- Weil serves as lead trial counsel for ExxonMobil in a number of disputes in state and federal courts relating to the use of MTBE as an additive in gasoline. The actions have been brought by various States, including New Hampshire, Vermont and New Jersey, seeking to recover for alleged groundwater contamination at sites throughout those states. Most recently, we won a significant victory before the Vermont Supreme Court on an interlocutory appeal by the State of Vermont in a case it commenced in 2014, approximately seven years after the State prohibited the use of MTBE in gasoline. In the lower court, Weil secured a partial victory in January 2015 on a motion to dismiss based on Vermont’s six-year statute of limitations for civil litigation, and the Vermont Supreme Court affirmed in May 2016.
- Weil represented several officers and directors in a shareholder derivative action alleging they breached their fiduciary duties by failing to properly oversee the company’s development of the Point Thomson Unit of the North Slope of Alaska. The court granted our motion to dismiss.
- Weil negotiated an extremely favorable settlement for the client in a multidistrict litigation filed in federal court in Kansas comprising more than 30 putative class actions that have been filed against motor fuel retailers (MFRs) throughout warmer regions of the United States. Plaintiffs allege that they pay billions of dollars extra every year because of MFRs’ alleged failure to adjust the size or price to account for thermal expansion – wherein a gallon of gasoline or diesel fuel has less energy content at warmer temperatures than the same gallon would have at cooler temperatures – and that they are entitled to past damages.
For more than a decade, Weil has represented Kinder Morgan in connection with a number of transformative M&A transactions and related shareholder litigation in courts around the country, including:
- Successfully representing Kinder Morgan as special appellate counsel in an appeal to the Delaware Supreme Court of a $171 million trial verdict issued by the Delaware Court of Chancery against El Paso Pipeline GP Company, L.L.C., a Kinder Morgan subsidiary, in a derivative action brought by a limited partner in a partnership who alleged that the partnership overpaid for certain assets.
- Successfully representing Kinder Morgan in unitholder litigation in Delaware Chancery Court and on appeal before the Delaware Supreme Court that challenged Kinder Morgan’s $70 billion consolidation of three publicly traded subsidiaries, including two master limited partnerships, into Kinder Morgan Inc. Motion to dismiss granted; affirmed on appeal.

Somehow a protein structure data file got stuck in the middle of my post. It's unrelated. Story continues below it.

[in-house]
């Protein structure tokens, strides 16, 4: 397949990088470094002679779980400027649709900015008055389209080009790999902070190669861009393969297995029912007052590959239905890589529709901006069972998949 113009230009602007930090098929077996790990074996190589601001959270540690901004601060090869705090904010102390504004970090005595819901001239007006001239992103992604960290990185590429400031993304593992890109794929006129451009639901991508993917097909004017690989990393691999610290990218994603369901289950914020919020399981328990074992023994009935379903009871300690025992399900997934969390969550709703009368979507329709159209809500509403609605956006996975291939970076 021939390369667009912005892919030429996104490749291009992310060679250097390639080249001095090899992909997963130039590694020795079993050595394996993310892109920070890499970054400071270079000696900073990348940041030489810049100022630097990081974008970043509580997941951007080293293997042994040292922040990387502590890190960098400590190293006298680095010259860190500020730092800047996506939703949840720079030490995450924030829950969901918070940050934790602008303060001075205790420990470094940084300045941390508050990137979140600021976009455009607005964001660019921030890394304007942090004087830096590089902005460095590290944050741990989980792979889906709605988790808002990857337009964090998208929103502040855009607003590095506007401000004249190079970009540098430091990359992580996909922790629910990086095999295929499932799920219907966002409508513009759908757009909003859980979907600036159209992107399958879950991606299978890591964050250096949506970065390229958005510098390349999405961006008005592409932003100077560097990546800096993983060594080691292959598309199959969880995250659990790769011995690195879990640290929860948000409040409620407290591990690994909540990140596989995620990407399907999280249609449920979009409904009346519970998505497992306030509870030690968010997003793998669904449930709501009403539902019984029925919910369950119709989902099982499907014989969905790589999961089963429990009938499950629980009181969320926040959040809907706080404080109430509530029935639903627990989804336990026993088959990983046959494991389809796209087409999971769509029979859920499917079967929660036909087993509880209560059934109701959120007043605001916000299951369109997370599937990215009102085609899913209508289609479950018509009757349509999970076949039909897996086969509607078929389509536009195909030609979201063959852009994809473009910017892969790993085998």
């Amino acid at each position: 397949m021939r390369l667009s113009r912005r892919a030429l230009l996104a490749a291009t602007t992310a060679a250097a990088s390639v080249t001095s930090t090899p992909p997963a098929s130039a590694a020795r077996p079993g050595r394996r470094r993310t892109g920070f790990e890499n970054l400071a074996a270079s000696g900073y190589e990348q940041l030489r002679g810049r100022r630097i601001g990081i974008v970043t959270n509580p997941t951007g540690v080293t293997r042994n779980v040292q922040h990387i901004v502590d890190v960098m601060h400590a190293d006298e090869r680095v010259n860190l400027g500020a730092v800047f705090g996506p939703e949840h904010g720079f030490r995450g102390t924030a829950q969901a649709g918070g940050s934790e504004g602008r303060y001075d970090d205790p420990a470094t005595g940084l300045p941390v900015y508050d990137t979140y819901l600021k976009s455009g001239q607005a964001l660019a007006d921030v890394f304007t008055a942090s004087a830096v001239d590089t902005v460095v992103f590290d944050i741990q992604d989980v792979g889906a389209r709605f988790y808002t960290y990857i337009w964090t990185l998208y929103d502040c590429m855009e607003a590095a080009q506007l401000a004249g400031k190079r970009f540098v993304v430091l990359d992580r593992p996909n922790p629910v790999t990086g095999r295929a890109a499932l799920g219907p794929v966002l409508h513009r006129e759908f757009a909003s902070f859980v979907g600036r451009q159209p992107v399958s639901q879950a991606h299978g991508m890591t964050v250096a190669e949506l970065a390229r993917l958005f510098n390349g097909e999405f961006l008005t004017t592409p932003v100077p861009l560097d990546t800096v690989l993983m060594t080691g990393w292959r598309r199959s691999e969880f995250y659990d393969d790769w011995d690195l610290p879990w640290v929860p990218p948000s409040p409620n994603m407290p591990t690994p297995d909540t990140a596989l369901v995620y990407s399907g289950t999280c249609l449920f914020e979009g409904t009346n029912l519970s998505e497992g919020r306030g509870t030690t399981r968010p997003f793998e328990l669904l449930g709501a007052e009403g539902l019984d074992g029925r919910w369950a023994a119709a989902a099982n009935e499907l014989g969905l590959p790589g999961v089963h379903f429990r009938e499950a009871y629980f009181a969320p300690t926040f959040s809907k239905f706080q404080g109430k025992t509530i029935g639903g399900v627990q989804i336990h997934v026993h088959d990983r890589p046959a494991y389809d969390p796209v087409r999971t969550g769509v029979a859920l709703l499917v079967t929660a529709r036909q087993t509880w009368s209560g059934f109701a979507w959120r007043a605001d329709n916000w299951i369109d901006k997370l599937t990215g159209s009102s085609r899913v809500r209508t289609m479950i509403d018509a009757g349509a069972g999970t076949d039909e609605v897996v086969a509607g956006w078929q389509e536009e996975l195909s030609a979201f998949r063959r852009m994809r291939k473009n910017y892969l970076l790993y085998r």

- Successfully representing Kinder Morgan in Harris County (Tex.) District Court challenging its $37 billion acquisition of El Paso. Preliminary injunction motion denied after expedited discovery.
- Leading the successful defense against a shareholder action seeking to enjoin Kinder Morgan’s going-private transaction.
Weil serves as lead trial counsel for Spanish energy company Repsol in a major litigation that involves allegedly billions of dollars of liabilities in connection with pollution of the Passaic River in New Jersey, which was dismissed in its entirety on summary judgement on the eve of trial. After a series of settlements between the parties and the state in 2013 and 2014, the Weil team achieved a number of significant and case-changing victories. First, in a February 2015 order granting Repsol’s motion to dismiss, Weil eliminated nine of OCC’s eleven cross claims, leaving only OCC’s claims for recovery based on an alter ego theory of contract liability. Second, in a series of January 2016 recommendations from the Special Master granting Repsol’s motion for summary judgment and denying OCC’s summary judgment motion, Weil eliminated OCC’s remaining claims for recovery based on alter ego and retained its counterclaim under the New Jersey Spill Act against OCC for recovery of the $65 million Repsol paid in clean-up costs in its settlement with the state departments. Those recommendations were entered in toto by the New Jersey Superior Court after several days of oral argument in April 2016. The court agreed with our argument and interpretation of alter ego law, finding OCC could not, as it argued, pierce the veil directly to Repsol. Instead, under its theory of alter ego liability, which included claims against several entities in a multi-layered corporate chain, OCC was required by law to pierce the veil of each intervening corporate entity in that chain. Weil was successful in presenting a number of reasons why OCC could not meet this legal requirement, including OCC’s failure to link any domination by Repsol to its alleged harm, as well as the existence of a solvent entity that stood as an insurmountable barrier between Maxus and Repsol that was able to pay for any obligation allegedly owed to OCC, thereby eliminating any potential of harm or injustice. All claims against Repsol have been resolved, and the court allowed Repsol to pursue its counterclaim against OCC for recovery of the $65 million in clean-up costs it paid in settling with the New Jersey state departments, which was set for trial in June 2016. On the eve of trial, Maxus Energy Corp. filed for bankruptcy. In October 2017, the Superior Court of New Jersey adopted the recommendation of the Special Master and granted Respol’s motion for summary judgment to recover the $65 million from OCC, thereby bringing nearly a decade of litigation to a successful close.